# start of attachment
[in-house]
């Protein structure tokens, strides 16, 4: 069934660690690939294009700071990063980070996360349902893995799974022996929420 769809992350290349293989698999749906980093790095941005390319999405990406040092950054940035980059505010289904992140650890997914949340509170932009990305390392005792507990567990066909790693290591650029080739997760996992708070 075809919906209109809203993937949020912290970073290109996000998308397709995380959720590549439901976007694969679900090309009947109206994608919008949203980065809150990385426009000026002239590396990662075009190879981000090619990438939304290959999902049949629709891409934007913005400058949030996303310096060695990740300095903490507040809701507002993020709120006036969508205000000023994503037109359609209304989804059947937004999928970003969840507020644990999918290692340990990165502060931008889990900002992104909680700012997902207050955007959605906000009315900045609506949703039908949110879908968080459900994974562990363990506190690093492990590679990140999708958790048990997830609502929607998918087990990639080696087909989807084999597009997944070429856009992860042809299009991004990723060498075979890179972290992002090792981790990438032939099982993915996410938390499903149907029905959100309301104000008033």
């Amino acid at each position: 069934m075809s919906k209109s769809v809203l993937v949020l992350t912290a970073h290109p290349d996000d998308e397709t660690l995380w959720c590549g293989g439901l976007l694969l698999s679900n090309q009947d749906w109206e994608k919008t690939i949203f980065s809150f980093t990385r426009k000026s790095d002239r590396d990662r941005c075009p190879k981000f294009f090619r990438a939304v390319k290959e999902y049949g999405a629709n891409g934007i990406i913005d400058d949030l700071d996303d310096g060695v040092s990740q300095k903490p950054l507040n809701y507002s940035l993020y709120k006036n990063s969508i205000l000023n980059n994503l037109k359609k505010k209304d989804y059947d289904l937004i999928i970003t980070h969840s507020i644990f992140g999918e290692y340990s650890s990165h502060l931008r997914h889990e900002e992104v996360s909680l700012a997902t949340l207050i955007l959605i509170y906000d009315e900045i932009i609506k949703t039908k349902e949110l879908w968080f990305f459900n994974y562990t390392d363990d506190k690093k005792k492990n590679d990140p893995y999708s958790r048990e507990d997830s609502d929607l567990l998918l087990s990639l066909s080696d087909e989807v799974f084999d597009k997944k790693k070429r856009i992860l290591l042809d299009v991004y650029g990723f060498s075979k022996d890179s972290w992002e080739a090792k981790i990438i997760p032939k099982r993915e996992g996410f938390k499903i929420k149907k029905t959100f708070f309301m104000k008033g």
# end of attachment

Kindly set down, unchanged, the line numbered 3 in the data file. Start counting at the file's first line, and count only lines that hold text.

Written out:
């Amino acid at each position: 069934m075809s919906k209109s769809v809203l993937v949020l992350t912290a970073h290109p290349d996000d998308e397709t660690l995380w959720c590549g293989g439901l976007l694969l698999s679900n090309q009947d749906w109206e994608k919008t690939i949203f980065s809150f980093t990385r426009k000026s790095d002239r590396d990662r941005c075009p190879k981000f294009f090619r990438a939304v390319k290959e999902y049949g999405a629709n891409g934007i990406i913005d400058d949030l700071d996303d310096g060695v040092s990740q300095k903490p950054l507040n809701y507002s940035l993020y709120k006036n990063s969508i205000l000023n980059n994503l037109k359609k505010k209304d989804y059947d289904l937004i999928i970003t980070h969840s507020i644990f992140g999918e290692y340990s650890s990165h502060l931008r997914h889990e900002e992104v996360s909680l700012a997902t949340l207050i955007l959605i509170y906000d009315e900045i932009i609506k949703t039908k349902e949110l879908w968080f990305f459900n994974y562990t390392d363990d506190k690093k005792k492990n590679d990140p893995y999708s958790r048990e507990d997830s609502d929607l567990l998918l087990s990639l066909s080696d087909e989807v799974f084999d597009k997944k790693k070429r856009i992860l290591l042809d299009v991004y650029g990723f060498s075979k022996d890179s972290w992002e080739a090792k981790i990438i997760p032939k099982r993915e996992g996410f938390k499903i929420k149907k029905t959100f708070f309301m104000k008033g």